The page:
UK new car registrations declined by 5.8% in August, compared with August 2019, according to figures published by the Society of Motor Manufacturers and Traders
(SMMT). Just over 87,000 vehicles were registered during what is traditionally the quietest month of the year for new car sales.
While registrations to private buyers held relatively steady, down by 699 units in the month, demand from businesses of all sizes was much more subdued, with 2,650 fewer new cars joining UK fleets, down 5.5% on August 2019.
Zero-emission-capable vehicles enjoyed a bumper August as a result of new models coming to market, with sales of plug-in hybrids increasing by 221.1%, although they still only accounted for 1 in 30 sales.
Registrations of battery electric cars increased by 77.6% (compared with August 2019), accounting for 6.4% of the total but making up just 4.9% of registrations in the first eight months of 2020 — up from 1.1% in the first eight months of 2019.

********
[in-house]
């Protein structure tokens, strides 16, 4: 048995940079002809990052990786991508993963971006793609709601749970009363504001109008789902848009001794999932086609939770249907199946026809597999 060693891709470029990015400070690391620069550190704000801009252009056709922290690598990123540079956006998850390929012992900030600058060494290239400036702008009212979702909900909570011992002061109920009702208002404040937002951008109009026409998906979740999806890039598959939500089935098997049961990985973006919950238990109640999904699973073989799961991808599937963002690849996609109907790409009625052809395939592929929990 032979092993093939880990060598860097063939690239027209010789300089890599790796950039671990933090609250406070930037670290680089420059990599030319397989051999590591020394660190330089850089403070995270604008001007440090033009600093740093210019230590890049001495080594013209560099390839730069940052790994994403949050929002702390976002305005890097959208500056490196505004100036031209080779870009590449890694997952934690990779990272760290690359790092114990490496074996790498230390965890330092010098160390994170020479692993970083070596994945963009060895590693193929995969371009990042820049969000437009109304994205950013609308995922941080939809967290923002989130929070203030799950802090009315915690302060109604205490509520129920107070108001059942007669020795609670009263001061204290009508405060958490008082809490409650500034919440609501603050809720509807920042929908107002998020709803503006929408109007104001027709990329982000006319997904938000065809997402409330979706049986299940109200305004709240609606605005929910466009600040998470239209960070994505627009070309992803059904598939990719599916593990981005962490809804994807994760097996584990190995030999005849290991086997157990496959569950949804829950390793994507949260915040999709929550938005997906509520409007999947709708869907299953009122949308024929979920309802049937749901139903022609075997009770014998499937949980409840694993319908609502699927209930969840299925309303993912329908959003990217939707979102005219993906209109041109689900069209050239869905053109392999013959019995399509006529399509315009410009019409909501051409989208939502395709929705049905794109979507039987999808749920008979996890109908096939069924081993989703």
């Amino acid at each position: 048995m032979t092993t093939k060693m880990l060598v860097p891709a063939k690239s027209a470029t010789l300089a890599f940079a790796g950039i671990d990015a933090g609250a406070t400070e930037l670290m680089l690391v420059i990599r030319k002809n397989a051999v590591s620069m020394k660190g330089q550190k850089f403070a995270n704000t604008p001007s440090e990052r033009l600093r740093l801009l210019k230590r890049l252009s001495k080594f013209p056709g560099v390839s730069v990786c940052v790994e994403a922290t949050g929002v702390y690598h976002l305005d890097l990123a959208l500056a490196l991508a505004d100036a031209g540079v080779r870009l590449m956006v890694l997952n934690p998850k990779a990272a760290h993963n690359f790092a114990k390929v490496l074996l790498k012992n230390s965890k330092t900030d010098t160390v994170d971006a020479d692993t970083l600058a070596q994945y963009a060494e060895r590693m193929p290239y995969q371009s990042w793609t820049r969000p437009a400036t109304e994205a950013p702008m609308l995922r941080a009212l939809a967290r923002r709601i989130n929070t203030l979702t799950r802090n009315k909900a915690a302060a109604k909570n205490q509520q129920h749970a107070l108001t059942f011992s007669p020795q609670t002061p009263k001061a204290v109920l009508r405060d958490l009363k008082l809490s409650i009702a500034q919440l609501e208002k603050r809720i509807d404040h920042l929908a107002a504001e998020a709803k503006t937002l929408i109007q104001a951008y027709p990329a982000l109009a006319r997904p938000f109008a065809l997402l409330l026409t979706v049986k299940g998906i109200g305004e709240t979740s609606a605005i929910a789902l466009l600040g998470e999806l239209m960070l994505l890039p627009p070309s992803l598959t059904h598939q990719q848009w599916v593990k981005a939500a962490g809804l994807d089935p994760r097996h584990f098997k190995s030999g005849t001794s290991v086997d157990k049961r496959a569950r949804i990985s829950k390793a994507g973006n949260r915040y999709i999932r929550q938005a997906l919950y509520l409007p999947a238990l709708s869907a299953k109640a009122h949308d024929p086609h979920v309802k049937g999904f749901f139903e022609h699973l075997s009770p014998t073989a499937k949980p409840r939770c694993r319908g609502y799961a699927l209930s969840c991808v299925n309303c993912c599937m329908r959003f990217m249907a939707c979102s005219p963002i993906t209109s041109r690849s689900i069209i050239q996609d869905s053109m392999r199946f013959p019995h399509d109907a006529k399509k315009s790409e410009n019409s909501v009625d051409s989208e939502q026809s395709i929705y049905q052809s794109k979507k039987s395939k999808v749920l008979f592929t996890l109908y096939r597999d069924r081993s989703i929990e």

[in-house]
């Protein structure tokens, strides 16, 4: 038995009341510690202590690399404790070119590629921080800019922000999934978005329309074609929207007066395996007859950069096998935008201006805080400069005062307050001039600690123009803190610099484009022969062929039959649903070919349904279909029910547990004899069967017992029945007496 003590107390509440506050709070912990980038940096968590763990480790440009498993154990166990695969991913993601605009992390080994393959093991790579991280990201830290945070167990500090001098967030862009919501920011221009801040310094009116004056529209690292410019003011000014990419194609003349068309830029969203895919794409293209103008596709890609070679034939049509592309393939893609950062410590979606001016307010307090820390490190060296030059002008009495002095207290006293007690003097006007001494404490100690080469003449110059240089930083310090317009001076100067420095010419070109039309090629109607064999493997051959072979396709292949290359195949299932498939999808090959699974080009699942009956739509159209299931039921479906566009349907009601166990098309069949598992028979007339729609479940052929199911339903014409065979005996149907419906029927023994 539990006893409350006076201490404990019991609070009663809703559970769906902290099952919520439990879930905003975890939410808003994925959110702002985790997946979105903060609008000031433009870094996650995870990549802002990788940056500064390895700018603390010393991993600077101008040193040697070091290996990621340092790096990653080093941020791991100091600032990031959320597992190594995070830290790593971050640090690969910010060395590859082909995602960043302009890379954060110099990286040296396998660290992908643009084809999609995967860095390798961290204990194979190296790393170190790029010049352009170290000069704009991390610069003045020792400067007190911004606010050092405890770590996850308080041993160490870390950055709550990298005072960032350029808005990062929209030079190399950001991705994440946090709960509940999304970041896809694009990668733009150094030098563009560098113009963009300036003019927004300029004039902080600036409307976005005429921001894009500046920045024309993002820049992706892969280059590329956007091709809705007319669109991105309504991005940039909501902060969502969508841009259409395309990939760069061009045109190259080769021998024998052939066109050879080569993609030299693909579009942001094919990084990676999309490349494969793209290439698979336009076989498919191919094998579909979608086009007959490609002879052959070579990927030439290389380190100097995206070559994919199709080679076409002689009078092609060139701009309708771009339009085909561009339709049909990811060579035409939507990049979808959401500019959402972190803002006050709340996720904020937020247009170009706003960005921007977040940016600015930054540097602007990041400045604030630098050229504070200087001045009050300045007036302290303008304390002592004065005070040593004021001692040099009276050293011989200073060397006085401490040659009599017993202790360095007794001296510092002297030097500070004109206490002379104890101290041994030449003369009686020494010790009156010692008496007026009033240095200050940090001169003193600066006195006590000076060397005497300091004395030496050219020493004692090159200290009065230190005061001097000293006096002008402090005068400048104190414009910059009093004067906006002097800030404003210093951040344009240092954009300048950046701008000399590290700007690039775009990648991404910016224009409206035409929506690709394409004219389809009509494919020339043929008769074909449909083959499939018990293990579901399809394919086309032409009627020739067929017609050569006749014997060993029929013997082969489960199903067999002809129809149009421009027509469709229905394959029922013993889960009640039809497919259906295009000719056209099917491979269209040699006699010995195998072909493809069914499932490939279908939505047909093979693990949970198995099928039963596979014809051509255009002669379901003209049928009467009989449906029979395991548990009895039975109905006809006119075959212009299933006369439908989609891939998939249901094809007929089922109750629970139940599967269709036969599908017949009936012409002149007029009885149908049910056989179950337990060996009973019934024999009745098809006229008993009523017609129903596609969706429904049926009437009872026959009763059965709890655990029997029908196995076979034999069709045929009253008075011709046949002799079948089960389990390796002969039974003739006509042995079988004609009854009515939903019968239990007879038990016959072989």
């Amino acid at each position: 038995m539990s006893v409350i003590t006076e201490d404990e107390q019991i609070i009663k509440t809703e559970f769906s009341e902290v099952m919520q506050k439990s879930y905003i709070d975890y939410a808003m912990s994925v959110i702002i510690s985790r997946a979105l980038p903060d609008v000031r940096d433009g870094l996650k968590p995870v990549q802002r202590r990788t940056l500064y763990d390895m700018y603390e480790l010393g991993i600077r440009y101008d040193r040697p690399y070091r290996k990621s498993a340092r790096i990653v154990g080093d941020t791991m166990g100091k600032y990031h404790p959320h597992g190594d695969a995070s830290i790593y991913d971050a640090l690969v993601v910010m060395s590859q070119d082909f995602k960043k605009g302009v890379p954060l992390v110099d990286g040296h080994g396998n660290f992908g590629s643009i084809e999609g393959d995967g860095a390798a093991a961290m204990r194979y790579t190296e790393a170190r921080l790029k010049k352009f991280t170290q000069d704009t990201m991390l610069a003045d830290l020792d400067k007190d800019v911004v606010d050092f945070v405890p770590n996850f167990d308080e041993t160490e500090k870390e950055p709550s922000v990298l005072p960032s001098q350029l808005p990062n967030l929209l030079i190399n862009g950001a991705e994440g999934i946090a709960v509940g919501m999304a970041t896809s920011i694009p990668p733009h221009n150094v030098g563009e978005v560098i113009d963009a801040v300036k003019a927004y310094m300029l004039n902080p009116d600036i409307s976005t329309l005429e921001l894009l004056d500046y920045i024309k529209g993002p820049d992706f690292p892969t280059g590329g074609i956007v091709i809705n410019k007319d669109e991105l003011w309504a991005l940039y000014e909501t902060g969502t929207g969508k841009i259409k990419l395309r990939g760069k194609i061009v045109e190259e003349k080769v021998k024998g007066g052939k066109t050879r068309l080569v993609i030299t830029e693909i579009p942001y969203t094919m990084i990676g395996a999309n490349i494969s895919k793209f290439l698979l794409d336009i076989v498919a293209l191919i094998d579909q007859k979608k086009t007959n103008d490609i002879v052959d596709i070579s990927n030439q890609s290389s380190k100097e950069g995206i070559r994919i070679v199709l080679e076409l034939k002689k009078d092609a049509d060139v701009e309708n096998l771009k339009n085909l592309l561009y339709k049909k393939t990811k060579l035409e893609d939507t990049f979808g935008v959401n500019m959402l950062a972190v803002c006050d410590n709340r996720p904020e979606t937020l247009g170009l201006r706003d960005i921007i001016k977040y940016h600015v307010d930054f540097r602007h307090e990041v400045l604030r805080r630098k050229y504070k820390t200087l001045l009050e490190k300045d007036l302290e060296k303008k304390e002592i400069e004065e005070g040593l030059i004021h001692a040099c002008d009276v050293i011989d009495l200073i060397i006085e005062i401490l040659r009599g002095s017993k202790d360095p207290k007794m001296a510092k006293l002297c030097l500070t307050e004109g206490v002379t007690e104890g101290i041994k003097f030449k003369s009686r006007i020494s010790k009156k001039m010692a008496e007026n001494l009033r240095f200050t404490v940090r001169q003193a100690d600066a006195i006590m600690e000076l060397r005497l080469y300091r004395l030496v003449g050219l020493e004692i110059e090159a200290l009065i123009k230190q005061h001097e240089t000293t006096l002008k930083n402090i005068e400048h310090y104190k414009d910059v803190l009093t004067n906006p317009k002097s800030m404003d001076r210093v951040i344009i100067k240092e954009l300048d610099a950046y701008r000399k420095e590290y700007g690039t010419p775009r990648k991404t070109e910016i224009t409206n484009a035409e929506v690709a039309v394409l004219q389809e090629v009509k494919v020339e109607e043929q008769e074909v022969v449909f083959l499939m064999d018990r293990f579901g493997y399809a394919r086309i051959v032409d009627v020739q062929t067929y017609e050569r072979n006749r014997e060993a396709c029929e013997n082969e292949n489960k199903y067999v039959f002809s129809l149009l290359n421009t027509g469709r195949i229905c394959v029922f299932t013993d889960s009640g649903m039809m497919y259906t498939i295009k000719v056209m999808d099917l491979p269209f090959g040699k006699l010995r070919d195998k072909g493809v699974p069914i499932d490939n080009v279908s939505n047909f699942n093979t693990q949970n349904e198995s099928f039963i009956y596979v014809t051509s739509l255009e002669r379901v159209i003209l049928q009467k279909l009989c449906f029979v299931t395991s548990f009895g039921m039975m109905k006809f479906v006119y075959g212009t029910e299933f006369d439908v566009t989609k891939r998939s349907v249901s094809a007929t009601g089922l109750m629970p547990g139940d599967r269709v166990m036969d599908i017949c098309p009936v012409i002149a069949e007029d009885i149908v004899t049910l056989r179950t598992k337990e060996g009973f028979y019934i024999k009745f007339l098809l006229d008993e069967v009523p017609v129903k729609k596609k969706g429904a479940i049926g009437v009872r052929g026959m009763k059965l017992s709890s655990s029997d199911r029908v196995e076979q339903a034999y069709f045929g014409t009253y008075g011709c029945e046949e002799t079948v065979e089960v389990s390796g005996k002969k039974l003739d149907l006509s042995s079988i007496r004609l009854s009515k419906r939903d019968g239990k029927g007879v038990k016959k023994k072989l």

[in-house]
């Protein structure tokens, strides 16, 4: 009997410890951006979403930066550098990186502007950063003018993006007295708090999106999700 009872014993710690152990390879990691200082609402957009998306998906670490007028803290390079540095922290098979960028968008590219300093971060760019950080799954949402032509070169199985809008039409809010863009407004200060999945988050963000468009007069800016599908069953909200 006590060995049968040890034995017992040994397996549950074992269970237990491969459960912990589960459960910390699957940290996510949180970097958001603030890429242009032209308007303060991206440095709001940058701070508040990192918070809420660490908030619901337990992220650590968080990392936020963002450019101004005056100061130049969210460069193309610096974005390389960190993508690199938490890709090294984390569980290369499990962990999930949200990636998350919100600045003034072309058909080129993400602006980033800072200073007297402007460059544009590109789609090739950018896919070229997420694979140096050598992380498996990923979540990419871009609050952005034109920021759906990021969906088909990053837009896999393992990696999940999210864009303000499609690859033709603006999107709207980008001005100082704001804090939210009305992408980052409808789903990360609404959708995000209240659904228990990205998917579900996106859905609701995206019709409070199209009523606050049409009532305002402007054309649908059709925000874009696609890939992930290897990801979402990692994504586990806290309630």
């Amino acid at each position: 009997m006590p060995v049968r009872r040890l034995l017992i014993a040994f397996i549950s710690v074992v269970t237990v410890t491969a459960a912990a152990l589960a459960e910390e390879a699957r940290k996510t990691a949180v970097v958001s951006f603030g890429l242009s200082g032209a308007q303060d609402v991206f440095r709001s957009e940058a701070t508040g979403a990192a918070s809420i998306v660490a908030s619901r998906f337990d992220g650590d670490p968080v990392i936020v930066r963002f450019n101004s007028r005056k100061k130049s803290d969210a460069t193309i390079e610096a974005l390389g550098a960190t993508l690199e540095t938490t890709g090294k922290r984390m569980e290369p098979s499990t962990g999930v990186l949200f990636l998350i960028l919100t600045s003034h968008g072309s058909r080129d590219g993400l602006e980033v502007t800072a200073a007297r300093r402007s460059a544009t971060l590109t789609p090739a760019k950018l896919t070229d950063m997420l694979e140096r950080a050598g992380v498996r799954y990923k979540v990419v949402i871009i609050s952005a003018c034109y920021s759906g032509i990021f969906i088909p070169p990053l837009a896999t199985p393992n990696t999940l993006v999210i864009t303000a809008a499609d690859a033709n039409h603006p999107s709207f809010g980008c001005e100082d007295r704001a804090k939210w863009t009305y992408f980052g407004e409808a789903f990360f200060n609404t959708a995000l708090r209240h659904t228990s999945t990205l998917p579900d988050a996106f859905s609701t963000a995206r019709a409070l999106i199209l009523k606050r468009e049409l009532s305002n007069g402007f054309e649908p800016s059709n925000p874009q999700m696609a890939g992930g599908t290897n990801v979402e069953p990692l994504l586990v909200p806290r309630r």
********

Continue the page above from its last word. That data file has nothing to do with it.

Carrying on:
The SMMT says these figures clearly illustrate the scale of the challenge ahead to reach the Government target for EVs to comprise 70% of new car sales by 2030.
“The figures are released as the UK automotive industry calls for binding targets on charging infrastructure development and long-term commitments to incentivise the purchase of zero-emission-capable vehicles to accelerate demand. In the past five years, the range of such car models available in the UK has trebled to more than 80, with some 200 more in the pipeline over the coming years.
For customer demand to keep pace, at least 1.7 million new on-street charging points will need to be built by 2030, along with a long-term commitment from the Government to provide incentives for EV purchases.”
Following coronavirus enforced lockdowns Overall, registrations were down by 39.7% in the first eight months of the year, some 600,000 units behind the first eight months of 2019.